Uptake of Oxygen by the Pulmonary Blood During Exercise

During strenuous exercise, a person's body may require as much as 20 times the normal amount of oxygen. Also, because of increased cardiac output during exercise, the time that the blood remains in the pulmonary capillary may be reduced to less than one half normal. Yet, because of the great safety factor for diffusion of oxygen through the pulmonary membrane, the blood still becomes almost saturated with oxygen by the time it leaves the pulmonary capillaries. This can be explained as follows.

First, it was pointed out in Chapter 39 that the diffusing capacity for oxygen increases almost threefold during exercise; this results mainly from increased surface area of capillaries participating in the diffusion and also from a more nearly ideal ventilation-perfusion ratio in the upper part of the lungs.

Second, note in the curve of Figure 40-1 that under nonexercising conditions, the blood becomes almost saturated with oxygen by the time it has passed through one third of the pulmonary capillary, and little additional oxygen normally enters the blood during the latter two thirds of its transit. That is, the blood normally stays in the lung capillaries about three times as long as necessary to cause full oxygenation.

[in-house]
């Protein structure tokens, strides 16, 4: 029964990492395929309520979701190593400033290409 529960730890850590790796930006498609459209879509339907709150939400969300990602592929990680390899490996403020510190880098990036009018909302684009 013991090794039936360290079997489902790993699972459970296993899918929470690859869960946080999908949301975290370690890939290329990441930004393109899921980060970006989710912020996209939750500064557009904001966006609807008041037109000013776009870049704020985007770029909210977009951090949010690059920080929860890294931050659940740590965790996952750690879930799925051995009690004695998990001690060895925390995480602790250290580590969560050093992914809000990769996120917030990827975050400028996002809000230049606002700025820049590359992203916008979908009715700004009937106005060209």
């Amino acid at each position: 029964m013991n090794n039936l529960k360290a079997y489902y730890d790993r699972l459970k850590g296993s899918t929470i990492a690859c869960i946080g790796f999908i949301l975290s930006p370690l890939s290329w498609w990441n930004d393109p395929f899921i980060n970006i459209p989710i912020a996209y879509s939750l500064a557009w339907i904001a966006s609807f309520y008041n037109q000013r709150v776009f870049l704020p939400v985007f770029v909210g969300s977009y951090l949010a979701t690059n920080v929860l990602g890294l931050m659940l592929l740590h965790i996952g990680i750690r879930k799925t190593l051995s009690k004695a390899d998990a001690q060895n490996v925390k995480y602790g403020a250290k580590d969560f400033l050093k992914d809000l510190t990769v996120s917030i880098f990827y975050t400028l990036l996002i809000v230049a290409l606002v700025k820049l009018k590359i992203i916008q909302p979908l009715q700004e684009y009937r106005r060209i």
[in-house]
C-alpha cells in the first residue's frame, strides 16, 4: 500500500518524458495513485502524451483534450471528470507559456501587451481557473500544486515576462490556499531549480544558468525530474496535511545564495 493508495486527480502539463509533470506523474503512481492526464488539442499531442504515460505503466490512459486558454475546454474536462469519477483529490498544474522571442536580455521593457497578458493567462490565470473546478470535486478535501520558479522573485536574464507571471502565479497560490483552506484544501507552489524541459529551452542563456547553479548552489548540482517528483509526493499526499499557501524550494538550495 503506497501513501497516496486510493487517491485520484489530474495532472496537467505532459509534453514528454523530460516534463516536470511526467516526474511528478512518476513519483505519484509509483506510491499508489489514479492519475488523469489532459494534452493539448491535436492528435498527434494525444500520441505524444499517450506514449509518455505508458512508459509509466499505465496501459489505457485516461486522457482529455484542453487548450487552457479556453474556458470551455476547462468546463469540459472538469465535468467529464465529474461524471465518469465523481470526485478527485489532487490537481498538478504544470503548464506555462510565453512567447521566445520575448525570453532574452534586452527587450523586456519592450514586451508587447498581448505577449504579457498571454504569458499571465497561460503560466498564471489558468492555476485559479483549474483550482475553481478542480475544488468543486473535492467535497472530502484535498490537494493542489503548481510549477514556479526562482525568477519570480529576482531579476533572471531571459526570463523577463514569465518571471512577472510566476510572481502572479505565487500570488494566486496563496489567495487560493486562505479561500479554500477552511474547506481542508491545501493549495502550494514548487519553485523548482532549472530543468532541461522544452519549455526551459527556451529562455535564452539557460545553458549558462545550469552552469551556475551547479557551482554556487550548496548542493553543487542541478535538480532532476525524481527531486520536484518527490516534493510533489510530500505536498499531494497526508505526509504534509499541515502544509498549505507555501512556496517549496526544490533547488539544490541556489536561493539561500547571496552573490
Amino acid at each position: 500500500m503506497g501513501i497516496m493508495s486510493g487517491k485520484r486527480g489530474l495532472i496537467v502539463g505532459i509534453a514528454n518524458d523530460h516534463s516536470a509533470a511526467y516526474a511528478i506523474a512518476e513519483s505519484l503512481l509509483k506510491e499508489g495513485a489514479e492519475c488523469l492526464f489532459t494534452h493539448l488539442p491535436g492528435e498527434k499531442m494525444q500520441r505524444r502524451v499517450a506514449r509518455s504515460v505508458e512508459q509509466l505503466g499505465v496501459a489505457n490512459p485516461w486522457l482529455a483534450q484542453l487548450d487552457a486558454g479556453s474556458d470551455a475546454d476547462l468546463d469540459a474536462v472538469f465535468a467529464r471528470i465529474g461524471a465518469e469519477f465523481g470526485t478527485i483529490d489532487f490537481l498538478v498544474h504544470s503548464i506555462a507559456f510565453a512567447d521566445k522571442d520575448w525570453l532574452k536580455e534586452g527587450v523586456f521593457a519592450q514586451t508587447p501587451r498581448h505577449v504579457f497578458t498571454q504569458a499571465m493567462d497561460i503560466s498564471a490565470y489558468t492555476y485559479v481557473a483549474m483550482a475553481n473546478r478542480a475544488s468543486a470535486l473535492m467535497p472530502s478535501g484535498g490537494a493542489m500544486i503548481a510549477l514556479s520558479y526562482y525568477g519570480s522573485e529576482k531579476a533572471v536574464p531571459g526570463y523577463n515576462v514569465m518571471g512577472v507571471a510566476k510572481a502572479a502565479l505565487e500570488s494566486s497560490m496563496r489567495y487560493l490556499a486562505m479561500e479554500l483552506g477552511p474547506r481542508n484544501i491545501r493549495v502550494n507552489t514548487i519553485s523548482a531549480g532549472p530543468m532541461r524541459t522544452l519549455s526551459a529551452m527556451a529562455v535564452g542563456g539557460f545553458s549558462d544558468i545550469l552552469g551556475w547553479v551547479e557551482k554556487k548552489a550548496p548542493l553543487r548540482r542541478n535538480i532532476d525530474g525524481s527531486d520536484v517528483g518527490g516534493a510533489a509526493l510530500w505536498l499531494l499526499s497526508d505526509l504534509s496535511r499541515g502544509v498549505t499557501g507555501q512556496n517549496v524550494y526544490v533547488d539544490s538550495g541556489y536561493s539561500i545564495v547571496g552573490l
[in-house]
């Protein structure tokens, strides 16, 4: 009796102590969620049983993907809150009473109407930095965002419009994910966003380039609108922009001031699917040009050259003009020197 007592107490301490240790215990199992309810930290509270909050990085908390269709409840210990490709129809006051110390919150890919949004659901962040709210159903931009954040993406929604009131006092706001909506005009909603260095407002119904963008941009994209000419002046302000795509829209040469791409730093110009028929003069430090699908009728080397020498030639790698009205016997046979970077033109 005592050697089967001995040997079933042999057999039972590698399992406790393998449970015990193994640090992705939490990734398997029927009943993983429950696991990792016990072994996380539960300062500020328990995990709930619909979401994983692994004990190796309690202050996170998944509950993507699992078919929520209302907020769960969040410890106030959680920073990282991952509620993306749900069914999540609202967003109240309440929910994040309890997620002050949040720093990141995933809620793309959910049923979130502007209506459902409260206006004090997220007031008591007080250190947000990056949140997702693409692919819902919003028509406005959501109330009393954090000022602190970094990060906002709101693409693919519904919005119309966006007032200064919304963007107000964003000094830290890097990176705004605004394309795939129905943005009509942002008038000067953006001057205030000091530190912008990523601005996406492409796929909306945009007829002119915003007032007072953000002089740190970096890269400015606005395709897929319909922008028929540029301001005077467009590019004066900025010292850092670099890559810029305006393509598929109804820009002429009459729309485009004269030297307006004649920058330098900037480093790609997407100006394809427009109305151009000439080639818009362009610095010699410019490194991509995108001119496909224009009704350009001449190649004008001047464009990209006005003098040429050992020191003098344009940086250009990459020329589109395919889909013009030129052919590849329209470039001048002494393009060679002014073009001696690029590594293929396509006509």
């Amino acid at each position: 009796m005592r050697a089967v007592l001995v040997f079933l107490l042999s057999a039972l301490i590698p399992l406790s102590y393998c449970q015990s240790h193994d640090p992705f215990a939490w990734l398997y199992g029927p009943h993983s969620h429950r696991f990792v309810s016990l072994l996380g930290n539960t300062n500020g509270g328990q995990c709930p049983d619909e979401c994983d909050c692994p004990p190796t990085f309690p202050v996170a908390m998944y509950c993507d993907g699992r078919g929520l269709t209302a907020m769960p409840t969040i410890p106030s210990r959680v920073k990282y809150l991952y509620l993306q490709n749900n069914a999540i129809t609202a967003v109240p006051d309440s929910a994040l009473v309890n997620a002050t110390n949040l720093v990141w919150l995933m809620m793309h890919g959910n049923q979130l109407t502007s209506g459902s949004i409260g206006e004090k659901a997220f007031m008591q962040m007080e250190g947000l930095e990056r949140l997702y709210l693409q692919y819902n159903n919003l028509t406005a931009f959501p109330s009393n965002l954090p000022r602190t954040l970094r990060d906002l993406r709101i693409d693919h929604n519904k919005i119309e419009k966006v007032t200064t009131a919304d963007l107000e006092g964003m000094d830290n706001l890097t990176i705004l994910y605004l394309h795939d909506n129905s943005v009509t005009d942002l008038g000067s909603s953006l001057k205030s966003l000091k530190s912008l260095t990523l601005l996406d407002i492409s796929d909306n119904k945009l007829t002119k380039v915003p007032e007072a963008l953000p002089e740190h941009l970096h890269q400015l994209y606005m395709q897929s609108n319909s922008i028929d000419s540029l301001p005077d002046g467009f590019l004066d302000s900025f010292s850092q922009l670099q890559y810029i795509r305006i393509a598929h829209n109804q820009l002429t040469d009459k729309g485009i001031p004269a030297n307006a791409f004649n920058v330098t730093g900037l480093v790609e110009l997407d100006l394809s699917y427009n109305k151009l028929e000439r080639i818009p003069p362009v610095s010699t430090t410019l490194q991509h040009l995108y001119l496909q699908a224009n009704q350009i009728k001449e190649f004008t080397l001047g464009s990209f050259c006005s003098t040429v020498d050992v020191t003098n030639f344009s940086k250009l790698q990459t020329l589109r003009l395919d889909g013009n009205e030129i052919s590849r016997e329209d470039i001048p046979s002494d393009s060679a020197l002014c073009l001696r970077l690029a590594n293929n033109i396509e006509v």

Mixed with

Mixed with

Figure 40-2

Changes in Po2 in the pulmonary capillary blood, systemic arterial blood, and systemic capillary blood, demonstrating the effect of "venous admixture."

Therefore, during exercise, even with a shortened time of exposure in the capillaries, the blood can still become fully oxygenated, or nearly so.

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Essentials of Human Physiology

Essentials of Human Physiology

This ebook provides an introductory explanation of the workings of the human body, with an effort to draw connections between the body systems and explain their interdependencies. A framework for the book is homeostasis and how the body maintains balance within each system. This is intended as a first introduction to physiology for a college-level course.

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